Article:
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New mining on the historic Comstock
by Harry Spencer
Jun 24, 2013 | 3059 views | 2 2 comments | 43 43 recommendations | email to a friend | print
When I arrived in Reno for the first time from Ft. Lauderdale in 1945, with a scholarship to play basketball at the University of Nevada, I was very excited to visit the Comstock Mining District and Virginia City. As a kid, I had read every book in our town library and I wanted to see first-hand the city that transmogrified Samuel Clemens into the prolific writer known by the spirited pseudonym of Mark Twain.

In fact, I read several books from the library in Ft. Lauderdale two or three times including Twain’s The Adventures of Tom Sawyer, The Adventures of Huckleberry Finn, Roughing It, A Connecticut Yankee in King Arthur’s Court—just to name a few.

Moreover, as I was planning to major in print journalism at UNR, I was most curious about the Territorial Enterprise, where Twain had worked as a reporter, and the Comstock Lode that yielded several bonanza deposits which provided the rich ore that served as the foundation for both the funding and founding of our fantastic state.

During the mid-to-late 1940s, as a young journalism student/athlete visiting the towns of the Comstock: Virginia City, Gold Hill and Silver City, I was perplexed by the sparse population, dilapidated structures and lack of mining activity in this historic mining area that I had read about with great expectations in so many books.

I soon learned that many of the mines on the Comstock still contained substantial ore bodies, but had “played-out” due to a lack of technology to remove geothermal water and mine the ore to recover the precious gold and silver metal known as doré.

I’ve always thought it was a shame mining could not continue on the Comstock and provide the local communities with well-paying jobs, generate tax revenue for all levels of government services and provide the capacity to sustain local businesses and merchants during the majority of the year when it’s not tourist season.

Indeed, I recall in the spring of 1945 pondering on my serpentine drive back to Reno on Geiger Grade, how could “The Way It Was…” become “The Way It Is?”

Well, fast forward about 68 years and now ore is being mined and doré is being poured in the Comstock again at Gold Hill by Comstock Mining. On September 29 of last year, Comstock Mining celebrated its first doré pour and this week it is hosting its annual General Meeting for stockholders in the environs of Gold Hill and Reno.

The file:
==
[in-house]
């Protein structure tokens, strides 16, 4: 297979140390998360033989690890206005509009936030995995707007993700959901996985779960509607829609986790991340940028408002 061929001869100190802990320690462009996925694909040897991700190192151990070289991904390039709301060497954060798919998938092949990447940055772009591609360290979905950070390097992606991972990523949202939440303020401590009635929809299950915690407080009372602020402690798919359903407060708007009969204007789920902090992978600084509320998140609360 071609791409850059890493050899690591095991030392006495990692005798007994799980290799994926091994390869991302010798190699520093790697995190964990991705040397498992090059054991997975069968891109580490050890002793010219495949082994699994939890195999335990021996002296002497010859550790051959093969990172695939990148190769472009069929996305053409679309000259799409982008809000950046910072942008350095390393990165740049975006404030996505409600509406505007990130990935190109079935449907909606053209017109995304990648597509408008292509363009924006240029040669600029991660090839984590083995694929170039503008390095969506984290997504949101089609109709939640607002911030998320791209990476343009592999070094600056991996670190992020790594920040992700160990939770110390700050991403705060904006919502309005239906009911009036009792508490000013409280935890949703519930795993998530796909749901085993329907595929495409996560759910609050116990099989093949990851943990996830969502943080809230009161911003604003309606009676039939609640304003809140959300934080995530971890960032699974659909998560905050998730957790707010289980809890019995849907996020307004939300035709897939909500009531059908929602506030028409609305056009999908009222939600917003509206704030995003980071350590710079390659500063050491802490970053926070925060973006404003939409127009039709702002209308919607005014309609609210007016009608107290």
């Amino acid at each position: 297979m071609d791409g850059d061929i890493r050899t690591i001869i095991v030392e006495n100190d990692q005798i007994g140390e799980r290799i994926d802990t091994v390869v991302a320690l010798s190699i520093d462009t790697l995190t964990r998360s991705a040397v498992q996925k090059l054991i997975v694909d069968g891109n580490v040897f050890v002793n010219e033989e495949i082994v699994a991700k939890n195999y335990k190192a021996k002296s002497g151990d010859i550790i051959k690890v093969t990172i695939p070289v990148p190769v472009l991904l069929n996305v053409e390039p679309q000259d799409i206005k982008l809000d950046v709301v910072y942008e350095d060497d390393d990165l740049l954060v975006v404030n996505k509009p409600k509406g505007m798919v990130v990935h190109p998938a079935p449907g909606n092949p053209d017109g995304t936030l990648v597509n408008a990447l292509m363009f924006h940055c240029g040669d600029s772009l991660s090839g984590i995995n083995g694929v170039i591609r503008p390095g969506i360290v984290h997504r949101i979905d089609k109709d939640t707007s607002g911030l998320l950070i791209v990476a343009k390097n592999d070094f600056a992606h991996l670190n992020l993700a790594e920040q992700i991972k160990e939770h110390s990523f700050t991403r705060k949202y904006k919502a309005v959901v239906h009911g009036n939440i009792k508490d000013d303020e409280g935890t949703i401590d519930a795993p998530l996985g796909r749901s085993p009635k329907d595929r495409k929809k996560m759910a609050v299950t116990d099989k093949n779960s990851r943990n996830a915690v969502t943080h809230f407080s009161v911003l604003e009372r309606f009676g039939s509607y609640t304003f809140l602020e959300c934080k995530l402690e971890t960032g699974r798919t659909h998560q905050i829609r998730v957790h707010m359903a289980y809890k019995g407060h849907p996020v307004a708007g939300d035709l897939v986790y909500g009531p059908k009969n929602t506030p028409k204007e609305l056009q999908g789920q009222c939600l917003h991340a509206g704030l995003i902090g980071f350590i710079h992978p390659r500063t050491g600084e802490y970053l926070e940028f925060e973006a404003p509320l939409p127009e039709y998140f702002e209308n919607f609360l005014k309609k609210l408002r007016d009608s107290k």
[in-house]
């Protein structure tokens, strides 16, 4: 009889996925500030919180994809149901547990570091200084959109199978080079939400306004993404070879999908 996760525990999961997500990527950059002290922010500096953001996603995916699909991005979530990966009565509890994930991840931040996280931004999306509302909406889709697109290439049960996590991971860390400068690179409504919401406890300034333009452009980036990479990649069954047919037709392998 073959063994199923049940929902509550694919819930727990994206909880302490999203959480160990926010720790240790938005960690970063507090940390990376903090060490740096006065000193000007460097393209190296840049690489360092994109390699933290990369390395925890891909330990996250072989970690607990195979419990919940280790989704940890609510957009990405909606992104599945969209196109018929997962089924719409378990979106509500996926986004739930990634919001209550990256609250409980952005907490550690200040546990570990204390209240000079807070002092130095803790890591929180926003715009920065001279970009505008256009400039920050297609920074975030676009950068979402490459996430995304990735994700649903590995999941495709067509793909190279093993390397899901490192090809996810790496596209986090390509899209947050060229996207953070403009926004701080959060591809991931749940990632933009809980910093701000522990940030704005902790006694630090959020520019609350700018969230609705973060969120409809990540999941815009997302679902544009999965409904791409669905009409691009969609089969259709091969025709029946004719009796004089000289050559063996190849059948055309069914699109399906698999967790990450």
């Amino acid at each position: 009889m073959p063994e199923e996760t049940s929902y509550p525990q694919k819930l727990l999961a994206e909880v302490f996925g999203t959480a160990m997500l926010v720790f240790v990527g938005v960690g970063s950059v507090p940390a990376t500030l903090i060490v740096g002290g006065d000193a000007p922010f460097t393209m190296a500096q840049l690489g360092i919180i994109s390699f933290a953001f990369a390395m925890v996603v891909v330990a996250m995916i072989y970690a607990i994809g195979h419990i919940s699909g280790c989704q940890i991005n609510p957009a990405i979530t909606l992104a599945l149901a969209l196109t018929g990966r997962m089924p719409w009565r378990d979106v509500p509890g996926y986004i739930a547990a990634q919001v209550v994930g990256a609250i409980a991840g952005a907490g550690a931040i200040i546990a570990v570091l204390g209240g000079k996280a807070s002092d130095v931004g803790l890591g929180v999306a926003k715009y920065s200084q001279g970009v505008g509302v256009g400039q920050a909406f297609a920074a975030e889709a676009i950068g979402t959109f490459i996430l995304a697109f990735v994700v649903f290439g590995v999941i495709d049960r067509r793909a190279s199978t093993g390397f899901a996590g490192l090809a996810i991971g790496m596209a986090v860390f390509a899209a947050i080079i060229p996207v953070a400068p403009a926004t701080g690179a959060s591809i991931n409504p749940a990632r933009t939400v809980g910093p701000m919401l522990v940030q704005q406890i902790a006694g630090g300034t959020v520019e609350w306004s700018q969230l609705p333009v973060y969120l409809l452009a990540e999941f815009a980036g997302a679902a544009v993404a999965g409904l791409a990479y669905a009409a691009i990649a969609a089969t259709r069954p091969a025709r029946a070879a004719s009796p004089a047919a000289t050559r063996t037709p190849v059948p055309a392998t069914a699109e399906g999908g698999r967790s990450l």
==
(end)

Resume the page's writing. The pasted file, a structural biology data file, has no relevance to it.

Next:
This annual event kicks off tonight with a presentation to a sold-out audience by Corrado De Gasperis, President and CEO of Comstock Mining, at the historic Gold Hill Hotel. His presentation is entitled, “A Clear Minded View of the Global Gold Industry”.

Mr. De Gasperis will present a comprehensive view of the Global Gold Industry and its impact on northern Nevada. The presentation includes discussions of super shifts, occurring in the global economy, strengths of demand, scarcity of supply and the most eye-opening facts about the fiscal and monetary policies facing our economy today and tomorrow. These policies have dramatic and positive implications upon northern Nevada. 

I think Mark Twain would be “right-proud” of Comstock Mining’s endeavors—I know I am!

Harry Spencer is a long-time northern Nevada resident.
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David Toll
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October 16, 2013
Harry, I don't think Mark Twain would sit through Corrado De Gasperis' presentation, “A Clear Minded View of the Global Gold Industry”. As he famously said, out of sad personal experience, "A mine is a hole in the ground with a fool at the bottom and a liar at the top."

Read more: Sparks Tribune - New mining on the historic Comstock
John Benneth
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October 10, 2013
Great article by Harry Spencer. We're lucky to have such a fine writer who remembers "the way it was" to compare it to "the way it is now."
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